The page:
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LWF: Brexit delay damaging UK's global wine hub reputation

Published:  20 May, 2019

The ongoing uncertainty surrounding Brexit is impacting on the UK's position as an international hub for wine, according to a panel of senior trade figures at the WSTA-backed opening industry briefing at London Wine Fair (LWF).

In a far-reaching assessment of the impact of potential Brexit outcomes, including the still very real possibility of a ‘no deal’ scenario, the panel also explored the ongoing fallout from the postponement of Brexit from 29 March, to 12 April, and then to 31 October 2019.

“We are being damaged by delay, we need resolution - almost any deal - and as soon before October as possible would be beneficial,” said Andrew Hawes, managing director of Mentzendorff, in a frank assessment of the current situation.

Hawes described the UK's “long enjoyed reputation of being a prestige market, a global hub”, but said that decisions are being taken by our wine trading partners that “aren’t helpful” with regard to that positioning, with uncertainty meaning that inward investment in the UK market was already suffering as overseas suppliers put their UK plans on hold.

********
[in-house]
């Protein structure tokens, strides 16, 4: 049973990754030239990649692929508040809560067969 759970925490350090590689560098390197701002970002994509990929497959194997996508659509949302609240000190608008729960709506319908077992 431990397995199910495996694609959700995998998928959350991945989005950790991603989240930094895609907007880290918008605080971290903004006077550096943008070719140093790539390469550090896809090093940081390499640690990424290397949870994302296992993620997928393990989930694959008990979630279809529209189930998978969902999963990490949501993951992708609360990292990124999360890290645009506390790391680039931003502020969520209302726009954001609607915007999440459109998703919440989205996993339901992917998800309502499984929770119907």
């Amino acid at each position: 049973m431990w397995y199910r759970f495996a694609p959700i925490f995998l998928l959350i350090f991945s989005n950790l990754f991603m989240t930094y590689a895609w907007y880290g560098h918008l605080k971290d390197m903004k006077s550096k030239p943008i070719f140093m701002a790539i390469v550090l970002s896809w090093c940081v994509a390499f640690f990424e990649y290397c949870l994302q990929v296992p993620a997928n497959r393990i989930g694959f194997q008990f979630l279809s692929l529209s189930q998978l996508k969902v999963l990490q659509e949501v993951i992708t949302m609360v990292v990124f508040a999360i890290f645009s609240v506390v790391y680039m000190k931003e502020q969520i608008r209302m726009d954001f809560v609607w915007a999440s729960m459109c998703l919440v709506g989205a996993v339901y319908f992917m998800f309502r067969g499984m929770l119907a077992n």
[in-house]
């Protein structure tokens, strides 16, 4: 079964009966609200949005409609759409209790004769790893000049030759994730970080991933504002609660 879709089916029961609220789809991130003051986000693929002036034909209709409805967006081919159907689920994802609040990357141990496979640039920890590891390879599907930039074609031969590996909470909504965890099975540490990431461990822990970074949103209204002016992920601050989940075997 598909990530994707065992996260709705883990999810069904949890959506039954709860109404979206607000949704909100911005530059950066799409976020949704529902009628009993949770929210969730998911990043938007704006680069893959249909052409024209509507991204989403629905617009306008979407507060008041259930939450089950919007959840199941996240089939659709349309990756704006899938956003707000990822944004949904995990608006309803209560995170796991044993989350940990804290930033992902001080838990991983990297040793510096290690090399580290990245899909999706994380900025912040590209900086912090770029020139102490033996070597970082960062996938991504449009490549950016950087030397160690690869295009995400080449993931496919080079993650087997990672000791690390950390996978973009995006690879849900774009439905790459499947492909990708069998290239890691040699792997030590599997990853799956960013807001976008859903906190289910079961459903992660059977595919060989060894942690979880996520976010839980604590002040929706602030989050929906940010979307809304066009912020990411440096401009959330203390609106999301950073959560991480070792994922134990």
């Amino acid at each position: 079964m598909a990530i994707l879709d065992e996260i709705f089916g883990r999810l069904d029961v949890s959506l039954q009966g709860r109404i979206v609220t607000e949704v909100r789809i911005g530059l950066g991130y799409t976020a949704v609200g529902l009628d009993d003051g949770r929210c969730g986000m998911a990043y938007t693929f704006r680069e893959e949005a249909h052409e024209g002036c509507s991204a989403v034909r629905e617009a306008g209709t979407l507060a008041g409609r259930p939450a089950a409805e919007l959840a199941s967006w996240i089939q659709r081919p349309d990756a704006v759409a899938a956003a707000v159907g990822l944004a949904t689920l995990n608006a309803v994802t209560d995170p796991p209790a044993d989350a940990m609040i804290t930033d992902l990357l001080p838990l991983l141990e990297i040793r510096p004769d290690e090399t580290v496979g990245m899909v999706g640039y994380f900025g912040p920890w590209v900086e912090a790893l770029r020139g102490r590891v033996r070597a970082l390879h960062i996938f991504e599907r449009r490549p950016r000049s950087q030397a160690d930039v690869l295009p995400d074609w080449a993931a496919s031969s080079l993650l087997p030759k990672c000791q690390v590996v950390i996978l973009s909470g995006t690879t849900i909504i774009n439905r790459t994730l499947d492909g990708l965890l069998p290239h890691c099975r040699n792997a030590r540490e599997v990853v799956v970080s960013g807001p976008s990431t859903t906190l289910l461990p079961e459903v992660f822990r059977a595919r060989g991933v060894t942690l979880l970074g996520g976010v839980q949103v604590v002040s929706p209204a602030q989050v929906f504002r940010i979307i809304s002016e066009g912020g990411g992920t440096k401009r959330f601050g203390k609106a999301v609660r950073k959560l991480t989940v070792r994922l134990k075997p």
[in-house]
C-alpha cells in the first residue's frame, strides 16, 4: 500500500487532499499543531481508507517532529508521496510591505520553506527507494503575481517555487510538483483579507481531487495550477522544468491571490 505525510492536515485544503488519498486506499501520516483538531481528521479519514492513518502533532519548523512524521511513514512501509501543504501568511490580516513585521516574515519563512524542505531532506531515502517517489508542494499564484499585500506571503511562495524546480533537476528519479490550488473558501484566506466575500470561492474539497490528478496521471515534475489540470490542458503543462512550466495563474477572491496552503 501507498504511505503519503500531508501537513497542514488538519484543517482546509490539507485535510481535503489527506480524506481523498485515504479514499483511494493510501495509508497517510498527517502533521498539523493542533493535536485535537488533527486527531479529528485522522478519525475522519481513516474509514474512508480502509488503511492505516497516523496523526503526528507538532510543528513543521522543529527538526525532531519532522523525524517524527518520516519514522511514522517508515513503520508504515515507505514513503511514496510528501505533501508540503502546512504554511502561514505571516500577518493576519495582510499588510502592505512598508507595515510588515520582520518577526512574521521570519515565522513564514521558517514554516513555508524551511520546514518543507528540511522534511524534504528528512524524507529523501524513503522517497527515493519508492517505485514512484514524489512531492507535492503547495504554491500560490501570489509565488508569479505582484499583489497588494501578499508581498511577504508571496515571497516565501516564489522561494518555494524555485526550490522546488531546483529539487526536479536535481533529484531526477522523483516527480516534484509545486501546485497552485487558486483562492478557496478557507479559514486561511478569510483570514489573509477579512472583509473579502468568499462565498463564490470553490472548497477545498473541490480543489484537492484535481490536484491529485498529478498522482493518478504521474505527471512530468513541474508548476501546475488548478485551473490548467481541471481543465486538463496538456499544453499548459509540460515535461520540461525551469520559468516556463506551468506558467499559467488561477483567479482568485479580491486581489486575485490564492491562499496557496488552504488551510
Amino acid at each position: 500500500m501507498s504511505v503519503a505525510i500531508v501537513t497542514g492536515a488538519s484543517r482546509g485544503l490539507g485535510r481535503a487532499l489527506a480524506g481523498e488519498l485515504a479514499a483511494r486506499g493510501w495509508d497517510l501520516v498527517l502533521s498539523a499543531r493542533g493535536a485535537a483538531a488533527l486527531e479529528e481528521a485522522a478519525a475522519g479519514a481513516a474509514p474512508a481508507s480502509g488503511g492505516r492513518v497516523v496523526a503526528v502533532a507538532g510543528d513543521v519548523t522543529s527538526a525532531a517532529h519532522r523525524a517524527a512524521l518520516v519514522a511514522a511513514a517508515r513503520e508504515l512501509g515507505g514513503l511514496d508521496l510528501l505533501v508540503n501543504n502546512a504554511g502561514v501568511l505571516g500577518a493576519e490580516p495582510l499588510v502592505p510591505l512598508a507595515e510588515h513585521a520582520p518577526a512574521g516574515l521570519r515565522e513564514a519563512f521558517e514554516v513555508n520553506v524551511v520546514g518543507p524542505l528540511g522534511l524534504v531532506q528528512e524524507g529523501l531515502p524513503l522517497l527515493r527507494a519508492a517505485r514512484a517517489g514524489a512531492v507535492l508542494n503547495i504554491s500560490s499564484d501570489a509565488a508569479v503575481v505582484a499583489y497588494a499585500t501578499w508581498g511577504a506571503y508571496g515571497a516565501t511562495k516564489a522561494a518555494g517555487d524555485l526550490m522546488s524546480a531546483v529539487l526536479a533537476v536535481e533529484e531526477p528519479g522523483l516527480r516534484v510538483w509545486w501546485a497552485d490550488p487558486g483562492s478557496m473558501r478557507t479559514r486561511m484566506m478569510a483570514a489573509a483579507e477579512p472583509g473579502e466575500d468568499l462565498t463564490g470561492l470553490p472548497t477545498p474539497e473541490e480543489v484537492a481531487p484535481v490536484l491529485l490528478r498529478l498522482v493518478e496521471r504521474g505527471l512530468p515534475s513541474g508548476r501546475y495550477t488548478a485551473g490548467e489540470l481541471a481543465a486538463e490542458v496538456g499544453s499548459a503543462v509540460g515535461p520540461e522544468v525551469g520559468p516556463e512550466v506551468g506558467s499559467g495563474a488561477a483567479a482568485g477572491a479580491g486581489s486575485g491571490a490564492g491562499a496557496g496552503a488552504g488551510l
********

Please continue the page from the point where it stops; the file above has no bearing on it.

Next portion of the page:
WSTA chairman Dan Jago added his concern that “in a world where demand exceeds supply, [producers and suppliers] have to make choices”, saying that in the past the ability of the UK to trade freely with the EU had been “a banker, important for us” when it comes to encouraging the world’s wine fraternity to trade with what is a relatively low value market.

The ability of medium and smaller sized businesses to resource a second round of stockpiling and preparation for a possible no deal cliff edge in October was also explored, with the panel suggesting that many would not have those resources, and with banks currently being reticent about extended credit.

“Whatever deal we have, it’s got to be one that allows us time to work out how to trade in the future with our biggest trading partner,” said Jago, adding, “we’ve got to continue to make sure that we have a clear remit, we are professional and we have a clear outlook.”

“This has been a period of more significant turmoil than we have seen in our lifetimes and probably more than we will see again,” said Jago, who called for whatever final deal was agreed to ensure that trade in and out of the UK with the EU – our largest trading partner – was as frictionless as possible.

On the sometimes misunderstood subject of trade tariffs, Miles Beale added his voice to the debate.

The benefits of dropping tariffs on non-EU wine will be swallowed [by the duty rise] in two average budgets. Any benefits from removing tariffs would be gone, so it’s not just about tariffs, it’s about making the UK wine market attractive,” he said of the future.

Despite the panel’s frustration with the lack of progress on Brexit, Jago managed to conclude on an upbeat note, hinting at how that aim of making the UK market more attractive could be achieved.

“The decline in volume [of UK wine sales] is finally being outstripped by an increase in value and that increase in value is finally beginning to outstrip the increase in duty - working to make it more profitable, and we are seeing an enormous amount of innovation,” he said.